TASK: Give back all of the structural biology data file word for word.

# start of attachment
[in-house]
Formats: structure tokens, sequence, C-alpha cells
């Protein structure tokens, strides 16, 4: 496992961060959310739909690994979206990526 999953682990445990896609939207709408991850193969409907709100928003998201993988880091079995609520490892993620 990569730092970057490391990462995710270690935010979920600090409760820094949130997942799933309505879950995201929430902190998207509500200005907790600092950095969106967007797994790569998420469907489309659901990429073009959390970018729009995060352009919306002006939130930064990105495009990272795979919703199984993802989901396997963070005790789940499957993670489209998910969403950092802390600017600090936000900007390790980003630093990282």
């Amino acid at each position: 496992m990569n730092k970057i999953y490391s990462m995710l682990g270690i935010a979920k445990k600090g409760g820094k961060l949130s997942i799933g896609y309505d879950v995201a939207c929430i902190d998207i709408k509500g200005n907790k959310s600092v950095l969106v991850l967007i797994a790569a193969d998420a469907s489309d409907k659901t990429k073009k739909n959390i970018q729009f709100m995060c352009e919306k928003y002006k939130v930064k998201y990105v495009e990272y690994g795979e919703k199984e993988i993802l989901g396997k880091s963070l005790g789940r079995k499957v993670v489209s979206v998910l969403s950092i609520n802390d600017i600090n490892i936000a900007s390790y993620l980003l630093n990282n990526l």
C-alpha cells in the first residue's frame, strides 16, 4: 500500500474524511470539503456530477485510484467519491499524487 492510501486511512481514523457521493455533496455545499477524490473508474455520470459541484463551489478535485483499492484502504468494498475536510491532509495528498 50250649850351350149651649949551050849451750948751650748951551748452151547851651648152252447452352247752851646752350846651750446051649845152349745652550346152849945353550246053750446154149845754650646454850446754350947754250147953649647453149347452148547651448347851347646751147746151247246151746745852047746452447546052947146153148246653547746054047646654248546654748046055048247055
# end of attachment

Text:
[in-house]
Formats: structure tokens, sequence, C-alpha cells
């Protein structure tokens, strides 16, 4: 496992961060959310739909690994979206990526 999953682990445990896609939207709408991850193969409907709100928003998201993988880091079995609520490892993620 990569730092970057490391990462995710270690935010979920600090409760820094949130997942799933309505879950995201929430902190998207509500200005907790600092950095969106967007797994790569998420469907489309659901990429073009959390970018729009995060352009919306002006939130930064990105495009990272795979919703199984993802989901396997963070005790789940499957993670489209998910969403950092802390600017600090936000900007390790980003630093990282």
């Amino acid at each position: 496992m990569n730092k970057i999953y490391s990462m995710l682990g270690i935010a979920k445990k600090g409760g820094k961060l949130s997942i799933g896609y309505d879950v995201a939207c929430i902190d998207i709408k509500g200005n907790k959310s600092v950095l969106v991850l967007i797994a790569a193969d998420a469907s489309d409907k659901t990429k073009k739909n959390i970018q729009f709100m995060c352009e919306k928003y002006k939130v930064k998201y990105v495009e990272y690994g795979e919703k199984e993988i993802l989901g396997k880091s963070l005790g789940r079995k499957v993670v489209s979206v998910l969403s950092i609520n802390d600017i600090n490892i936000a900007s390790y993620l980003l630093n990282n990526l």
C-alpha cells in the first residue's frame, strides 16, 4: 500500500474524511470539503456530477485510484467519491499524487 492510501486511512481514523457521493455533496455545499477524490473508474455520470459541484463551489478535485483499492484502504468494498475536510491532509495528498 50250649850351350149651649949551050849451750948751650748951551748452151547851651648152252447452352247752851646752350846651750446051649845152349745652550346152849945353550246053750446154149845754650646454850446754350947754250147953649647453149347452148547651448347851347646751147746151247246151746745852047746452447546052947146153148246653547746054047646654248546654748046055048247055